I remember little else of Thursday night but when I awoke today I stretched out my hands, amazed to see my fingers still in their sockets and moving under my will.  They were sore and red but otherwise unharmed.  I have spent all of the day clearing my mind of Big Brother and his influence, determined that tonight I will sleep soundly and safely in my bed.  I walked for miles around the cliffs and hope sea breezes will clear my mind.

I will sign off now and give myself over to my dreams.  I hope I survive the night to write another diary entry tomorrow.

Eric A Blair.

Tuesday, 30 October 2012

183: Matilda

Before you ask, no I don’t frigging waltz.  Yes, I know it’s a very funny joke and I agree, it is an unusual name.  That doesn’t make it any less tedious each time I hear it, though.  No, my father didn’t have a thing for the outback and no, I don’t want to see your billabong, not unless it is particularly large or an abnormal shape.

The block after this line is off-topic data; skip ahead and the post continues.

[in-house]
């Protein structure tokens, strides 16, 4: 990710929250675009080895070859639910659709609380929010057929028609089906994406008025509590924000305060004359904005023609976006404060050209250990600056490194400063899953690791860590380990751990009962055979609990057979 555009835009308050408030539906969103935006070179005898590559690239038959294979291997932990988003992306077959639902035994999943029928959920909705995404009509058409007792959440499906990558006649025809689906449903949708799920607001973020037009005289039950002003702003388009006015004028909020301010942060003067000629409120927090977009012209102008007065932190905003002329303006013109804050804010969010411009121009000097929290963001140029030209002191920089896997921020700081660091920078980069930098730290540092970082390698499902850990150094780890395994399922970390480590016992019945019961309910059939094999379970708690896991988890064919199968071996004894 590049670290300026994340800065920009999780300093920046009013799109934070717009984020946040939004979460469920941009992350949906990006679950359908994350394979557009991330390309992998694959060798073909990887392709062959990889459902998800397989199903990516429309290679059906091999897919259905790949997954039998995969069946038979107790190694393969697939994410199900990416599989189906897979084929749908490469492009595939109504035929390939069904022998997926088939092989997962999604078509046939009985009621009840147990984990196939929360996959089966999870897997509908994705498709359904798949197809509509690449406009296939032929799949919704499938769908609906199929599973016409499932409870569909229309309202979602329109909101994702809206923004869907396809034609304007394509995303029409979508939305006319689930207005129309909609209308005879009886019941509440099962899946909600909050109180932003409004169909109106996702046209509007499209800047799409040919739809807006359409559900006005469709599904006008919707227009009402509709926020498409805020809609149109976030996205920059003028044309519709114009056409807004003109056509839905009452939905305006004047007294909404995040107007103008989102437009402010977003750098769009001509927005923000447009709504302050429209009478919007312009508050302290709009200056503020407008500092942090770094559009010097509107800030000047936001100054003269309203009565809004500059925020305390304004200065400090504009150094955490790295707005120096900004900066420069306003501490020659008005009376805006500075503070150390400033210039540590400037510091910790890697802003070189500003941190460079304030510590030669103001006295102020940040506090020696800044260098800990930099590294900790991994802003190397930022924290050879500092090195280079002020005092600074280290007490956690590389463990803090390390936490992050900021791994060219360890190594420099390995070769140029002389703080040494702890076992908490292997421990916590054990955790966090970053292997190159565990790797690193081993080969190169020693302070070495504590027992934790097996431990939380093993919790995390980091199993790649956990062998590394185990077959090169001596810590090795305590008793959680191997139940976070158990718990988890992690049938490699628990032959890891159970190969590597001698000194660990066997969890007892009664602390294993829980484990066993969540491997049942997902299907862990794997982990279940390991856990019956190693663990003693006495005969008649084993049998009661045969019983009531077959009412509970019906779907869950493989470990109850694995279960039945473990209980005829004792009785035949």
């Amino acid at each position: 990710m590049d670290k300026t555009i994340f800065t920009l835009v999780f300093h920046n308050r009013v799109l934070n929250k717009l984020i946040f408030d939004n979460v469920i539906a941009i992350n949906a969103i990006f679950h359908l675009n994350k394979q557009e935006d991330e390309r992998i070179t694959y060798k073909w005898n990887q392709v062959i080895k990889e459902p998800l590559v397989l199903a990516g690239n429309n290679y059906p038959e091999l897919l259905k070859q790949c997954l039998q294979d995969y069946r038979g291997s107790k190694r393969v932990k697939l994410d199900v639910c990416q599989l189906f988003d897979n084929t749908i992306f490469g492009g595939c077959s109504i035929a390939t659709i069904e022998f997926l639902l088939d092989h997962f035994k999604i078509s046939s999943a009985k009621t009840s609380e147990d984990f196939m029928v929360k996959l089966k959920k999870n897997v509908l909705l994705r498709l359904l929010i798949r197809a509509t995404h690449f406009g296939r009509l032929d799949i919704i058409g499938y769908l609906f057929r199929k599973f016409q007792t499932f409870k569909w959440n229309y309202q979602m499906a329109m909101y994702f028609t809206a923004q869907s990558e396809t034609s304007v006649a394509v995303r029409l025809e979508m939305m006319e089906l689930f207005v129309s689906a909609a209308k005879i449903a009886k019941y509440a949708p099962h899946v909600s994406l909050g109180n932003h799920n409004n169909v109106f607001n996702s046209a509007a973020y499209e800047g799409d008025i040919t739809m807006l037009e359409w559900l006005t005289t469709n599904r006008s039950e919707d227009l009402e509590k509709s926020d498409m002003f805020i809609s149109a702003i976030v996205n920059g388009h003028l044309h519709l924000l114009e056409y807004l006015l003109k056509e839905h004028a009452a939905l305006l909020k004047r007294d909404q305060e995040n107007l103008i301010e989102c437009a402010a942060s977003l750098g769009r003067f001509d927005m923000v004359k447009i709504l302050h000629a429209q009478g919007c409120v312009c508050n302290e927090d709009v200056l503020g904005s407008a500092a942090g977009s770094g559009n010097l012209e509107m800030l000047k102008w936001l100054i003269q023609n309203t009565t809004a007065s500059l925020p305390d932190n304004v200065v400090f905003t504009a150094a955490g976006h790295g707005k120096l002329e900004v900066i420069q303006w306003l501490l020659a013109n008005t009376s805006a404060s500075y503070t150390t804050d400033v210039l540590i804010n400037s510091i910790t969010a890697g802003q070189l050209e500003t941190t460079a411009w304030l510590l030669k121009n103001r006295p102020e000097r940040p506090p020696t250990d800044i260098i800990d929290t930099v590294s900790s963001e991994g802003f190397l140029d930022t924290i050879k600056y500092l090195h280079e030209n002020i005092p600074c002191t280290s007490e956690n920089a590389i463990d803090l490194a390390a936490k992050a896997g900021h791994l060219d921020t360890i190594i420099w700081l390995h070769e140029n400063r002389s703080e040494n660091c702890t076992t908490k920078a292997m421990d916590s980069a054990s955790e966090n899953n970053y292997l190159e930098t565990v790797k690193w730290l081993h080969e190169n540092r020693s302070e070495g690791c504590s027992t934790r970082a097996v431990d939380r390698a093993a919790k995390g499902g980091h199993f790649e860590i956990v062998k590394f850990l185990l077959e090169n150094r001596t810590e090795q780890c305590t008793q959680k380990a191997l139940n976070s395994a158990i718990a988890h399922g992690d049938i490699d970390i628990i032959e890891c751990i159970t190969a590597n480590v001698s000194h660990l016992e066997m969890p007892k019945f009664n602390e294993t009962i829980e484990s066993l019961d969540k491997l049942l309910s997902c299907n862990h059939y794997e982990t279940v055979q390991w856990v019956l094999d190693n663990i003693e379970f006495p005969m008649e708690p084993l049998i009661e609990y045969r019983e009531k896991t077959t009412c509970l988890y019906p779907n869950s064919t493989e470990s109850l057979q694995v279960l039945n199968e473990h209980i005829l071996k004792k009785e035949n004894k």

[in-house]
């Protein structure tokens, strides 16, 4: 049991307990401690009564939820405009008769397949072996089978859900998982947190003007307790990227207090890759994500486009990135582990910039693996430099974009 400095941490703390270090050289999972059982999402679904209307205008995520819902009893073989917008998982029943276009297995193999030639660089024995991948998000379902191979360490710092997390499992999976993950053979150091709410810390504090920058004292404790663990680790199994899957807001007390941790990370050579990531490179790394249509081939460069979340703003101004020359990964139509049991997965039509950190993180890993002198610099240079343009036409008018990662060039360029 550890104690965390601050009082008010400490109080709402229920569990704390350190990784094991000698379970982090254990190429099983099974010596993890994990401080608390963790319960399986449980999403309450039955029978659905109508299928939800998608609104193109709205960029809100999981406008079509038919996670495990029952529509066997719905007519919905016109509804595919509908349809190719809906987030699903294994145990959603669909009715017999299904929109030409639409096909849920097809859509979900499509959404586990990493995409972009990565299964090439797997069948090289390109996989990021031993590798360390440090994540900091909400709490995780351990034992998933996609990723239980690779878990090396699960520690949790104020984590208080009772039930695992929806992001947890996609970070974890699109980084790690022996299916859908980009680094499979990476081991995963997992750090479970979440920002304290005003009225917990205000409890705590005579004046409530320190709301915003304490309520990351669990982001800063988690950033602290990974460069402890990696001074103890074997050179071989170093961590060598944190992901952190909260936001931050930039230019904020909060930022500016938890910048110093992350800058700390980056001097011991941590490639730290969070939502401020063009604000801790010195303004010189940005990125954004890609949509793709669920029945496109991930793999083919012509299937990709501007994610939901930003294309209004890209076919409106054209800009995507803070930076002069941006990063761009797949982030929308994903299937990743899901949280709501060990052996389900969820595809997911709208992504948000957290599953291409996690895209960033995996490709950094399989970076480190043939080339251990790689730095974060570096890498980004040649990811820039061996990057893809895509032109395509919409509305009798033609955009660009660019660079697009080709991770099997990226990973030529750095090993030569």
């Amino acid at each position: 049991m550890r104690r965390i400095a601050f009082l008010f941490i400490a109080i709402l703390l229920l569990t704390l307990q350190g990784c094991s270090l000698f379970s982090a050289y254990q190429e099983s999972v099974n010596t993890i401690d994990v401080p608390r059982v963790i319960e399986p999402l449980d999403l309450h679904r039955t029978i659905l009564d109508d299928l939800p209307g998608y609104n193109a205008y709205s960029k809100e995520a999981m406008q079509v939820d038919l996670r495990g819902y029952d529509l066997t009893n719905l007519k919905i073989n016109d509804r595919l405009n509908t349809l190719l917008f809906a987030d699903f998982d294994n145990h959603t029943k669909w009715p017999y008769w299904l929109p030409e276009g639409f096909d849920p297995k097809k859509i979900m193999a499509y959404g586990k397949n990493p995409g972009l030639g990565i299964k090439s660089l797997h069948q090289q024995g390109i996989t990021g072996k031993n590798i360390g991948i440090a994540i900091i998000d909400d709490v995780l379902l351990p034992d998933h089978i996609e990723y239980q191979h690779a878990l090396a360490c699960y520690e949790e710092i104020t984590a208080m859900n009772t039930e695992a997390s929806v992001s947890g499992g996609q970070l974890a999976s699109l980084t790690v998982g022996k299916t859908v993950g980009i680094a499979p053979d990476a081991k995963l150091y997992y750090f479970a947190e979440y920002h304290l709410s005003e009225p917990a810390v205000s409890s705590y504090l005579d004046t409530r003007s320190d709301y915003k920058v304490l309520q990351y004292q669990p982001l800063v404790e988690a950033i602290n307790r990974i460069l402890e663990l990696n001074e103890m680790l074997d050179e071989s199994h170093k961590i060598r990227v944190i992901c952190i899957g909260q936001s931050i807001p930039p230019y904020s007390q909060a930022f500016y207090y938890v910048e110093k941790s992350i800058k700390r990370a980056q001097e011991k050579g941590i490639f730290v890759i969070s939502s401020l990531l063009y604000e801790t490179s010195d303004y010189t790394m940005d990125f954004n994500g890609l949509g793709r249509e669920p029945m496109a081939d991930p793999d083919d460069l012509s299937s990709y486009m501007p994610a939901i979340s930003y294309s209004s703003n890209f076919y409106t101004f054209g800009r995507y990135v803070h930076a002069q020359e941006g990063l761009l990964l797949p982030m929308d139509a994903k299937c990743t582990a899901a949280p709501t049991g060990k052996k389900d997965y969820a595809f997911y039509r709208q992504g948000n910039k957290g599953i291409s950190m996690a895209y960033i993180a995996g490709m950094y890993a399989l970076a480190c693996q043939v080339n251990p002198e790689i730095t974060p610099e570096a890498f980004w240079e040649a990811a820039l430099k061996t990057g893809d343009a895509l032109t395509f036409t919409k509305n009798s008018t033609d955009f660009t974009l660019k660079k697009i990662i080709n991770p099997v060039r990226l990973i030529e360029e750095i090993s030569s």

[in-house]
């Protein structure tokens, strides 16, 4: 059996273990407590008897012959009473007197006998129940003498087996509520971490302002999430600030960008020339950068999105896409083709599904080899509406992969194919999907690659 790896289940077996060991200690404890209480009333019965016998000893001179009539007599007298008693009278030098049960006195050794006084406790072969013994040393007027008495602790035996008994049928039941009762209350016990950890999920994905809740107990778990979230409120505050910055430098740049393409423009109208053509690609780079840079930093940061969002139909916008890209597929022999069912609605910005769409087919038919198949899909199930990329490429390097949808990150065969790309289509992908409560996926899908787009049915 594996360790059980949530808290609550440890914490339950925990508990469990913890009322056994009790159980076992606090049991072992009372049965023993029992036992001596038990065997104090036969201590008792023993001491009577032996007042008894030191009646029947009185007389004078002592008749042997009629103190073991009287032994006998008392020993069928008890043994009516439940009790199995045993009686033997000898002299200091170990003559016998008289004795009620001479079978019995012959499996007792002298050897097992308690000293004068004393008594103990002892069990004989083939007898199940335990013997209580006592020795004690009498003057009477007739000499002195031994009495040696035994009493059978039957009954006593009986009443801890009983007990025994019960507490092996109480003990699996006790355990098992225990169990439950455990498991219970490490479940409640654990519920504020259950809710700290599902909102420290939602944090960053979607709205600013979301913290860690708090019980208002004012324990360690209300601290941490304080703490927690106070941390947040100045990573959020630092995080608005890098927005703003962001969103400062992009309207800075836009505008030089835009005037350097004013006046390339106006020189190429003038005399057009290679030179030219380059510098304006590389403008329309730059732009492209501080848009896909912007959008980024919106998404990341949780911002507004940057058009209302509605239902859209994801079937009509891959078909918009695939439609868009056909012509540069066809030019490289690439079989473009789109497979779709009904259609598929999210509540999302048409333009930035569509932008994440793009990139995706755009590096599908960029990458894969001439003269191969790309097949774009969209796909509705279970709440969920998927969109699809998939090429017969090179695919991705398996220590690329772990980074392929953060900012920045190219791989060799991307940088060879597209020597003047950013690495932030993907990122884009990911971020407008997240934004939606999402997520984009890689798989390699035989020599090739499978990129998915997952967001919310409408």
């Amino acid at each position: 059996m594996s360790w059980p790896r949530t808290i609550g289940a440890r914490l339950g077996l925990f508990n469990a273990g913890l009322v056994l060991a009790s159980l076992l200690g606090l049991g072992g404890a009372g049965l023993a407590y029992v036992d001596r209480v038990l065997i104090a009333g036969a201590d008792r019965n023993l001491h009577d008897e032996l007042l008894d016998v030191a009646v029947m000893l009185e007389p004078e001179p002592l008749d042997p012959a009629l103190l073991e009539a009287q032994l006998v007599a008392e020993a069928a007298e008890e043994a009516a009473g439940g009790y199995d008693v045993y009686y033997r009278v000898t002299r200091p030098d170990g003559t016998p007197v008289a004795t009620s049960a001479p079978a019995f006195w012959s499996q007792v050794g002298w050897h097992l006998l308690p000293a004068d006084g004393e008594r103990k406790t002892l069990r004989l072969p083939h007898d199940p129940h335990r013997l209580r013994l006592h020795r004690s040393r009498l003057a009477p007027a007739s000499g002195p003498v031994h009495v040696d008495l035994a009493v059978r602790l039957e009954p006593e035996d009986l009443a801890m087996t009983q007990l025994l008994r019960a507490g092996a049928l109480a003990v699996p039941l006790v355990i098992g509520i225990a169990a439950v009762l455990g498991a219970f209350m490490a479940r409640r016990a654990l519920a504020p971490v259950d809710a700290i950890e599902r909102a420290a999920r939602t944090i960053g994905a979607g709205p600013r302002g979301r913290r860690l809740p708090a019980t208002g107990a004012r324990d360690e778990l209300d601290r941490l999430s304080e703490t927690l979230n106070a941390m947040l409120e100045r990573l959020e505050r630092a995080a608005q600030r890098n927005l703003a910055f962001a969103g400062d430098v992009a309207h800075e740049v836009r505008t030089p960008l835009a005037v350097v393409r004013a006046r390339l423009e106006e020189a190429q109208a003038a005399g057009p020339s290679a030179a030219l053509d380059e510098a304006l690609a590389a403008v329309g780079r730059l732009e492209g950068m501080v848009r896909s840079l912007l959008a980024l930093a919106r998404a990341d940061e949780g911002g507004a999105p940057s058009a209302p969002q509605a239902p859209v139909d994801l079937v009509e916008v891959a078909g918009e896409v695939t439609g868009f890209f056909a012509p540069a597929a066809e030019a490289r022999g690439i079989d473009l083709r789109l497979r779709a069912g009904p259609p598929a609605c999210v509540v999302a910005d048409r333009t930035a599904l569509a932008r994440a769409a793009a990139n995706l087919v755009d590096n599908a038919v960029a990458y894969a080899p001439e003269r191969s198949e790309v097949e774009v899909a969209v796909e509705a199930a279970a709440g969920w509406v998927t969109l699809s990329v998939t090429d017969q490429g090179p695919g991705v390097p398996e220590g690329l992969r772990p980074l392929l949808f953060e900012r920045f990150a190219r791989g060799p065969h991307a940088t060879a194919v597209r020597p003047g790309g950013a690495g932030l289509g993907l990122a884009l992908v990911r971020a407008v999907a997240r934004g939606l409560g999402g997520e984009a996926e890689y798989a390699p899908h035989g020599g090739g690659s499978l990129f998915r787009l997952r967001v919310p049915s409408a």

I’m named after a great aunt on my mother’s side, I’ve been led to believe.  I’m not sure she waltzed much either, judging by the sepia photograph that is the only image of her I’ve ever seen.  Like most women of that time in photographs, she was upright and her face was mirthless.  She wore a starched frock with a bustle, held a frilled umbrella and balanced a monstrous feather hat on her head.  She looks, one might say, like a real tartar.

However, Great Aunt Matilda was nothing like the image portrayed her at all.  Family history tells of her being so different I wondered if she had chosen to dress up for her picture as some kind of joke.  Great Aunt Matilda was a pioneer, an adventurer and a character.  Gran found a bundle of letters she had written to her sisters during years of travelling, bound up with lilac ribbon and stored in the back of an old bureau.

Great Aunt Matilda was known as Tilly by everyone.  Her own mother said it made her sound like a scullery maid, which she seemed to revel in.  The family wasn’t wealthy but were comfortably well off, holidaying ever summer in Italy and visiting London hotels every Christmas.  She was the eldest girl in a family of eleven children and as such, expected to marry first.  At 17, Tilly declared marriage was a simply awful mistake, one she didn’t intend to make, ever.